Much time was spent setting up the stunningly-depicted dystopian world that orphan/soldier/rebel – and man of few words – Takeshi Kovacs (played by Joel Kinnaman in season one) inhabits.
It’s a Blade Runner-esque future in which humans can store their consciousness onto disks (‘stacks’) embedded into their necks, that can be ‘spun up’ into new bodies when they get older, or their physical bodies (or ‘skins’) are killed, or if they just fancy a change.
While the premiere episode had Kovacs – on ice for 250 years following his role in an uprising by a group named the Envoys – defrosted and popped into a new skin so he can solve a crime involving super-rich businessman Bancroft (James Purefoy), over 10 episodes the show quickly became far more than a whodunnit.
It explored the divisions between rich and poor (the rich living in the skies in shiny new bodies, the poor on the ground down below unable to afford such swanky upgrades), religion (Catholics are forbidden to spin up – when they die, they are dead forever) and identity (is Kovacs still Kovacs in a new body, or does he take on some of his host body’s traits?)
And, when it didn’t feature people smashing other people’s faces in, extreme torture and rather too much gratuitous female nudity, it also had flashbacks exploring Takeshi’s past (in the body of Will Yun Lee) as an Envoy under the leadership of rebel Quellcrist Falconer (Renée Elise Goldsberry) and his relationship with his sister Reileen (Dichen Lachman), stories that led to an impressively brutal finale.
By the end, half the cast were either dead, inhabiting new bodies, or presumably recovering from all the mind-twisting weirdness in a quiet corner somewhere.
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At the start of season two, it’s 30 years later and Kovacs has been in numerous new skins on numerous worlds in the intervening years. That gives the series something of a clean slate and a new mystery soon presents himself – transferred into a new body (Anthony Mackie, slightly less brooding than his predecessor), Kovacs is asked to protect the life of another rich man, but the job is surprisingly short term when said businessman is murdered before Kovacs even has a chance to draw breath in his new form. Oops.
There may be a time jump and a ‘new’ Kovacs this time around, but much of the show’s mythology remains – anyone joining the show for season two will be utterly confused as little time is spent recapping or explaining what the hell happened in season one – which means some of the most enjoyable characters return, too.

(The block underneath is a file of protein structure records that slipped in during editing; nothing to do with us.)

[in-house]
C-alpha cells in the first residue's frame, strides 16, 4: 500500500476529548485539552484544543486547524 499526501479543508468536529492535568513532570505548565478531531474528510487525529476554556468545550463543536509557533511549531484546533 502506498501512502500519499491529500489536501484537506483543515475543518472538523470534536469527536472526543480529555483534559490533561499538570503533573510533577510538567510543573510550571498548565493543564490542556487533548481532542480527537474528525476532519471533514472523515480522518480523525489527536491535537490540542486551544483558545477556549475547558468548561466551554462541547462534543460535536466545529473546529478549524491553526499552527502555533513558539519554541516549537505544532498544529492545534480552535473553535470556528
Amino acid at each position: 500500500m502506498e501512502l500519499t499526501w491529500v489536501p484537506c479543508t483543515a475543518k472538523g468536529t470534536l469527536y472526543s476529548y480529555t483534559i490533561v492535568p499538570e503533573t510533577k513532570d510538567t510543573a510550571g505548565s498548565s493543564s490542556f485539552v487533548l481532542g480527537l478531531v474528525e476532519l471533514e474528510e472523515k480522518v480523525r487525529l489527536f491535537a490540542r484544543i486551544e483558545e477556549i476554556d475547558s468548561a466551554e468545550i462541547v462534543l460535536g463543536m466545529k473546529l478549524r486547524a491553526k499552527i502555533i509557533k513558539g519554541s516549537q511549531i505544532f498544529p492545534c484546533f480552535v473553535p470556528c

As well as figuring out another murder mystery, Kovacs is searching for his past love Quell’s stack that he believes is out there somewhere, and he still has the help of a quirky artificial intelligence version of Edgar Allen Poe (Chris Conner), who was one of the joys of the first season.
However, two of the most interesting characters have been left behind and are sorely missed – Purefoy’s deliciously arrogant (and scene stealing) Bancroft, and Kovacs’ tough police partner Ortega (Martha Higareda), who was truly the heart and soul of the first season.
There are new characters to fill the gap, including the suspicious governor of the planet, Danica Harlan (Lela Loren) and wise businessman Hideki (James Salto), but neither make as much of an impression – that’s left to the most appealing new addition, bounty hunter Trepp (the terrific Simone Missick – best known as Marvel’s Misty Knight).
Her scenes are the most fun, but there is still as much gloss, cool tech, action and plot twists to keep you interested when she isn’t on screen. And Mackie is an enjoyable new recruit, too, as he slickly delivers some of the clunkier bits of sci-fi dialogue without making them sound dumb, and effortlessly slides into the role of tough, brutal (yet mushy on the inside) Takeshi Kovacs in such a way that fans won’t miss Kinnaman’s grittier interpretation too much.
There’s one big improvement on season one, too. While the 2018 series featured some really strong roles for its female cast – as does season two with Harlan, Quell and Trepp – it was also rightly criticised for the violence (often sexual) against women and the aforementioned seemingly endless female nudity.
Thankfully, it seems creator Laeta Kalogridis and the series producers have taken this on board, and this time around there’s not a ridiculously see-through gown or inexplicable nude scene in sight.
So if you enjoyed navigating Kovacs’ complex sci-fi story through season one, you’ll find the new series is a slick follow-up that delivers just as much big-budget action and tension – just with fewer nipples on display.
Altered Carbon season 2 launches Thursday, February 27 on Netflix